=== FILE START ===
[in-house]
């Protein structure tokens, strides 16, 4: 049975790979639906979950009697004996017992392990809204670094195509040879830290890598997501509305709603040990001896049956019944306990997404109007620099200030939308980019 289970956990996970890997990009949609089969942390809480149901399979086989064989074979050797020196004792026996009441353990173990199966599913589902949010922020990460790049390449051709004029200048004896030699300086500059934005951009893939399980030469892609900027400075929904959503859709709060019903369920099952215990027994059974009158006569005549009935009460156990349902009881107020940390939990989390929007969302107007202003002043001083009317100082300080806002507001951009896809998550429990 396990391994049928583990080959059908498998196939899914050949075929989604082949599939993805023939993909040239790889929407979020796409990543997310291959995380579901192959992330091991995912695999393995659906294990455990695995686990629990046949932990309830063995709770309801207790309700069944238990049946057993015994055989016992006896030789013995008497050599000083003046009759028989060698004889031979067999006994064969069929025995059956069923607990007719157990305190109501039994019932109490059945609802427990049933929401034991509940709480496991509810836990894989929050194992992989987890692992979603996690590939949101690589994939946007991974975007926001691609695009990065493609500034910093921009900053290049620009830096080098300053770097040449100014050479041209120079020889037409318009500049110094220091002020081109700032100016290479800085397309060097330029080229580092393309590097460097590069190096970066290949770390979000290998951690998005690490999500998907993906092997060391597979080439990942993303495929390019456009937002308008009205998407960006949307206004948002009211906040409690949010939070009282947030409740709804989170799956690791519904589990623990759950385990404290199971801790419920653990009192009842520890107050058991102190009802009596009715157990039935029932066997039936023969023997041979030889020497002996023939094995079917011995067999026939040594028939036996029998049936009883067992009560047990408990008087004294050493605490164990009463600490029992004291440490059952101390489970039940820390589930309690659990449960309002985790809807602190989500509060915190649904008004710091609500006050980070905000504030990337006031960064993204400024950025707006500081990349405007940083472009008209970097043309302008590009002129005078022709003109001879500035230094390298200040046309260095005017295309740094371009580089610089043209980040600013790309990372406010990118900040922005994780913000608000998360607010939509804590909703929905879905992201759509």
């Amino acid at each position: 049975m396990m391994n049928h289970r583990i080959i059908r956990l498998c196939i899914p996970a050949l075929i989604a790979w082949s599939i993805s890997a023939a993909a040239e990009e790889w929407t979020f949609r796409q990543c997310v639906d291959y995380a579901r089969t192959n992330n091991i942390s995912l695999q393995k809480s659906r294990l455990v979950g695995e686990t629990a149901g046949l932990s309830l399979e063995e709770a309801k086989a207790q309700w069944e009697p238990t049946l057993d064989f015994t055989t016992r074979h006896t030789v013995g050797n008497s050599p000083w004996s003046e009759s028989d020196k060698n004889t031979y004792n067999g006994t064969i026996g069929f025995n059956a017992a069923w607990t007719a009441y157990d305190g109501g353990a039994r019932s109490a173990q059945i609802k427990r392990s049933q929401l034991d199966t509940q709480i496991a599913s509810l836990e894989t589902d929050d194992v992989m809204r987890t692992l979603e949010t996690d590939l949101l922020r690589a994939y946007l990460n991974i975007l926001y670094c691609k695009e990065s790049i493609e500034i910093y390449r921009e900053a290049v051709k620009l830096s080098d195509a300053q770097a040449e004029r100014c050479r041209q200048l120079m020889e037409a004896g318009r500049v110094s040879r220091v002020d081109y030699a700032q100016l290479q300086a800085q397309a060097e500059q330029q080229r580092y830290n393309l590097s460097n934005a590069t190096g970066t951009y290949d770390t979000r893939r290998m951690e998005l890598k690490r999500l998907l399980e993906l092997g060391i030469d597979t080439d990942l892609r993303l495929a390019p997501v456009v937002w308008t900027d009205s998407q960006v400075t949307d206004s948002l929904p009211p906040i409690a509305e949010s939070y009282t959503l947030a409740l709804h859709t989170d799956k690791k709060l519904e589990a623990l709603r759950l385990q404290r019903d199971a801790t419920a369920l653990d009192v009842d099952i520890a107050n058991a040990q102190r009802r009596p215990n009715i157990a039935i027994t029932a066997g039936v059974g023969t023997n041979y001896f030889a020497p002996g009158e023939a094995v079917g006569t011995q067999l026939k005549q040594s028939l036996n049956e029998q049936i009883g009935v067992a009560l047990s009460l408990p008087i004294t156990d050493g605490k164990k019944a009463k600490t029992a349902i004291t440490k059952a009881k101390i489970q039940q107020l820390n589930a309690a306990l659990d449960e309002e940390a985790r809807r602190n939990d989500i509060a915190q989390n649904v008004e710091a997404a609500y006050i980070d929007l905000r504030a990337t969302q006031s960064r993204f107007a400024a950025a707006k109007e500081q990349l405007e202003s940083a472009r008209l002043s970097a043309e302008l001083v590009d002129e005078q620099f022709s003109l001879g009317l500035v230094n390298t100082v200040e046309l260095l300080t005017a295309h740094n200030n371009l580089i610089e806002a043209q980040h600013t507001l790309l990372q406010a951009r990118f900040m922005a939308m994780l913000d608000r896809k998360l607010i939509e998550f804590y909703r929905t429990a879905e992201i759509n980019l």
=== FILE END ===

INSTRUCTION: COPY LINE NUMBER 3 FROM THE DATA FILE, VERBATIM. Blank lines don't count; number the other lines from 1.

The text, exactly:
């Amino acid at each position: 049975m396990m391994n049928h289970r583990i080959i059908r956990l498998c196939i899914p996970a050949l075929i989604a790979w082949s599939i993805s890997a023939a993909a040239e990009e790889w929407t979020f949609r796409q990543c997310v639906d291959y995380a579901r089969t192959n992330n091991i942390s995912l695999q393995k809480s659906r294990l455990v979950g695995e686990t629990a149901g046949l932990s309830l399979e063995e709770a309801k086989a207790q309700w069944e009697p238990t049946l057993d064989f015994t055989t016992r074979h006896t030789v013995g050797n008497s050599p000083w004996s003046e009759s028989d020196k060698n004889t031979y004792n067999g006994t064969i026996g069929f025995n059956a017992a069923w607990t007719a009441y157990d305190g109501g353990a039994r019932s109490a173990q059945i609802k427990r392990s049933q929401l034991d199966t509940q709480i496991a599913s509810l836990e894989t589902d929050d194992v992989m809204r987890t692992l979603e949010t996690d590939l949101l922020r690589a994939y946007l990460n991974i975007l926001y670094c691609k695009e990065s790049i493609e500034i910093y390449r921009e900053a290049v051709k620009l830096s080098d195509a300053q770097a040449e004029r100014c050479r041209q200048l120079m020889e037409a004896g318009r500049v110094s040879r220091v002020d081109y030699a700032q100016l290479q300086a800085q397309a060097e500059q330029q080229r580092y830290n393309l590097s460097n934005a590069t190096g970066t951009y290949d770390t979000r893939r290998m951690e998005l890598k690490r999500l998907l399980e993906l092997g060391i030469d597979t080439d990942l892609r993303l495929a390019p997501v456009v937002w308008t900027d009205s998407q960006v400075t949307d206004s948002l929904p009211p906040i409690a509305e949010s939070y009282t959503l947030a409740l709804h859709t989170d799956k690791k709060l519904e589990a623990l709603r759950l385990q404290r019903d199971a801790t419920a369920l653990d009192v009842d099952i520890a107050n058991a040990q102190r009802r009596p215990n009715i157990a039935i027994t029932a066997g039936v059974g023969t023997n041979y001896f030889a020497p002996g009158e023939a094995v079917g006569t011995q067999l026939k005549q040594s028939l036996n049956e029998q049936i009883g009935v067992a009560l047990s009460l408990p008087i004294t156990d050493g605490k164990k019944a009463k600490t029992a349902i004291t440490k059952a009881k101390i489970q039940q107020l820390n589930a309690a306990l659990d449960e309002e940390a985790r809807r602190n939990d989500i509060a915190q989390n649904v008004e710091a997404a609500y006050i980070d929007l905000r504030a990337t969302q006031s960064r993204f107007a400024a950025a707006k109007e500081q990349l405007e202003s940083a472009r008209l002043s970097a043309e302008l001083v590009d002129e005078q620099f022709s003109l001879g009317l500035v230094n390298t100082v200040e046309l260095l300080t005017a295309h740094n200030n371009l580089i610089e806002a043209q980040h600013t507001l790309l990372q406010a951009r990118f900040m922005a939308m994780l913000d608000r896809k998360l607010i939509e998550f804590y909703r929905t429990a879905e992201i759509n980019l």